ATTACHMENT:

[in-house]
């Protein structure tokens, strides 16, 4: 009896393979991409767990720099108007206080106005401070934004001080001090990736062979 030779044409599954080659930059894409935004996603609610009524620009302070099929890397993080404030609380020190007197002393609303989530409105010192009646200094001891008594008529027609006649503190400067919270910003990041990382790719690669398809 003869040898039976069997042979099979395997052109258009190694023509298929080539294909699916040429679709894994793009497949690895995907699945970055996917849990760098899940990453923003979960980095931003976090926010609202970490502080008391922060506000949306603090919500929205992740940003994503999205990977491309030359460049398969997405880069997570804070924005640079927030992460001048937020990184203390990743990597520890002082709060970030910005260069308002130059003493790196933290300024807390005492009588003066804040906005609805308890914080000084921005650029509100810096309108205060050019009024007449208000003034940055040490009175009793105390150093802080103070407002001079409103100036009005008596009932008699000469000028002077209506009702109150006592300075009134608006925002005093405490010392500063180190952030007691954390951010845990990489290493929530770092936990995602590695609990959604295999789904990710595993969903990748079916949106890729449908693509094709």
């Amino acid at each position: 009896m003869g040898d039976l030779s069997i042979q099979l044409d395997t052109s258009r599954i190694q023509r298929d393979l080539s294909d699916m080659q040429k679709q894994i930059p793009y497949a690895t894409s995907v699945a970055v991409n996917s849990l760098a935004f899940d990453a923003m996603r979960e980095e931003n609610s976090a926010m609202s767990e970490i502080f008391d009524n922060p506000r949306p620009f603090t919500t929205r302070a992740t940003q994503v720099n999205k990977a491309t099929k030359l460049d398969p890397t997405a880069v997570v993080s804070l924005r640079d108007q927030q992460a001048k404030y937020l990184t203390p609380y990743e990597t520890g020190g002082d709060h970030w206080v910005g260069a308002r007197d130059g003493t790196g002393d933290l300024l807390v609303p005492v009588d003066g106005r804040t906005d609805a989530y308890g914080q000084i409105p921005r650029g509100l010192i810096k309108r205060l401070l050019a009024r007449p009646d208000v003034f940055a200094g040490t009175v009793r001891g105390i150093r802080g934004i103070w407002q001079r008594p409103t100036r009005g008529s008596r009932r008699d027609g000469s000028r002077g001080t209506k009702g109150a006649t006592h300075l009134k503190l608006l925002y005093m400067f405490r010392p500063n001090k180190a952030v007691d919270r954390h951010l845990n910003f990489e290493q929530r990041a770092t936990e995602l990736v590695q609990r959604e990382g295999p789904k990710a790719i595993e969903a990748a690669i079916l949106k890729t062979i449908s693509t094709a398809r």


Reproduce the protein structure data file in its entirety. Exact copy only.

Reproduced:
[in-house]
């Protein structure tokens, strides 16, 4: 009896393979991409767990720099108007206080106005401070934004001080001090990736062979 030779044409599954080659930059894409935004996603609610009524620009302070099929890397993080404030609380020190007197002393609303989530409105010192009646200094001891008594008529027609006649503190400067919270910003990041990382790719690669398809 003869040898039976069997042979099979395997052109258009190694023509298929080539294909699916040429679709894994793009497949690895995907699945970055996917849990760098899940990453923003979960980095931003976090926010609202970490502080008391922060506000949306603090919500929205992740940003994503999205990977491309030359460049398969997405880069997570804070924005640079927030992460001048937020990184203390990743990597520890002082709060970030910005260069308002130059003493790196933290300024807390005492009588003066804040906005609805308890914080000084921005650029509100810096309108205060050019009024007449208000003034940055040490009175009793105390150093802080103070407002001079409103100036009005008596009932008699000469000028002077209506009702109150006592300075009134608006925002005093405490010392500063180190952030007691954390951010845990990489290493929530770092936990995602590695609990959604295999789904990710595993969903990748079916949106890729449908693509094709």
């Amino acid at each position: 009896m003869g040898d039976l030779s069997i042979q099979l044409d395997t052109s258009r599954i190694q023509r298929d393979l080539s294909d699916m080659q040429k679709q894994i930059p793009y497949a690895t894409s995907v699945a970055v991409n996917s849990l760098a935004f899940d990453a923003m996603r979960e980095e931003n609610s976090a926010m609202s767990e970490i502080f008391d009524n922060p506000r949306p620009f603090t919500t929205r302070a992740t940003q994503v720099n999205k990977a491309t099929k030359l460049d398969p890397t997405a880069v997570v993080s804070l924005r640079d108007q927030q992460a001048k404030y937020l990184t203390p609380y990743e990597t520890g020190g002082d709060h970030w206080v910005g260069a308002r007197d130059g003493t790196g002393d933290l300024l807390v609303p005492v009588d003066g106005r804040t906005d609805a989530y308890g914080q000084i409105p921005r650029g509100l010192i810096k309108r205060l401070l050019a009024r007449p009646d208000v003034f940055a200094g040490t009175v009793r001891g105390i150093r802080g934004i103070w407002q001079r008594p409103t100036r009005g008529s008596r009932r008699d027609g000469s000028r002077g001080t209506k009702g109150a006649t006592h300075l009134k503190l608006l925002y005093m400067f405490r010392p500063n001090k180190a952030v007691d919270r954390h951010l845990n910003f990489e290493q929530r990041a770092t936990e995602l990736v590695q609990r959604e990382g295999p789904k990710a790719i595993e969903a990748a690669i079916l949106k890729t062979i449908s693509t094709a398809r």